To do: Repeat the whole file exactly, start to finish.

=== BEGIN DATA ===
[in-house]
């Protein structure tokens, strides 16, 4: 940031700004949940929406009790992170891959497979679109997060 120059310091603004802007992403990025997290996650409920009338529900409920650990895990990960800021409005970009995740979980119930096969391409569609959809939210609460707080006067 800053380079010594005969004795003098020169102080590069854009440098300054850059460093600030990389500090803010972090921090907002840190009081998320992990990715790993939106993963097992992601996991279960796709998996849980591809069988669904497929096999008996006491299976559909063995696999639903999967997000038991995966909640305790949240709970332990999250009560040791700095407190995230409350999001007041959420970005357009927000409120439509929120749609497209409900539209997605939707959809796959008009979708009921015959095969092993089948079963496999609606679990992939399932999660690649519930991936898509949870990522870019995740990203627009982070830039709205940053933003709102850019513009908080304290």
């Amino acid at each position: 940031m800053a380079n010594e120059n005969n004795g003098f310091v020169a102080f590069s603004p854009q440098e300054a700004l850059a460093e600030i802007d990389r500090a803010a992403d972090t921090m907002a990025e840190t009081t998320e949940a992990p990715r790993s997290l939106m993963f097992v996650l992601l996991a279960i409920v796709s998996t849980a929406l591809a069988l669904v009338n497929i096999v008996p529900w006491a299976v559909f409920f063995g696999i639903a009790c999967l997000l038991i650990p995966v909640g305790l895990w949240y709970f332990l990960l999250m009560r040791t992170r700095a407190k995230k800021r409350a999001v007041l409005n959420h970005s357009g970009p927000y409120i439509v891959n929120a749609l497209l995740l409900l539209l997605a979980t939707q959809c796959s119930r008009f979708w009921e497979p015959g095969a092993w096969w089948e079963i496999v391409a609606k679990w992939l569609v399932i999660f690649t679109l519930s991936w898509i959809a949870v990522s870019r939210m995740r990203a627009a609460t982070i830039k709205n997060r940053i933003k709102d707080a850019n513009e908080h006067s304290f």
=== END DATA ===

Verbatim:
[in-house]
């Protein structure tokens, strides 16, 4: 940031700004949940929406009790992170891959497979679109997060 120059310091603004802007992403990025997290996650409920009338529900409920650990895990990960800021409005970009995740979980119930096969391409569609959809939210609460707080006067 800053380079010594005969004795003098020169102080590069854009440098300054850059460093600030990389500090803010972090921090907002840190009081998320992990990715790993939106993963097992992601996991279960796709998996849980591809069988669904497929096999008996006491299976559909063995696999639903999967997000038991995966909640305790949240709970332990999250009560040791700095407190995230409350999001007041959420970005357009927000409120439509929120749609497209409900539209997605939707959809796959008009979708009921015959095969092993089948079963496999609606679990992939399932999660690649519930991936898509949870990522870019995740990203627009982070830039709205940053933003709102850019513009908080304290």
């Amino acid at each position: 940031m800053a380079n010594e120059n005969n004795g003098f310091v020169a102080f590069s603004p854009q440098e300054a700004l850059a460093e600030i802007d990389r500090a803010a992403d972090t921090m907002a990025e840190t009081t998320e949940a992990p990715r790993s997290l939106m993963f097992v996650l992601l996991a279960i409920v796709s998996t849980a929406l591809a069988l669904v009338n497929i096999v008996p529900w006491a299976v559909f409920f063995g696999i639903a009790c999967l997000l038991i650990p995966v909640g305790l895990w949240y709970f332990l990960l999250m009560r040791t992170r700095a407190k995230k800021r409350a999001v007041l409005n959420h970005s357009g970009p927000y409120i439509v891959n929120a749609l497209l995740l409900l539209l997605a979980t939707q959809c796959s119930r008009f979708w009921e497979p015959g095969a092993w096969w089948e079963i496999v391409a609606k679990w992939l569609v399932i999660f690649t679109l519930s991936w898509i959809a949870v990522s870019r939210m995740r990203a627009a609460t982070i830039k709205n997060r940053i933003k709102d707080a850019n513009e908080h006067s304290f």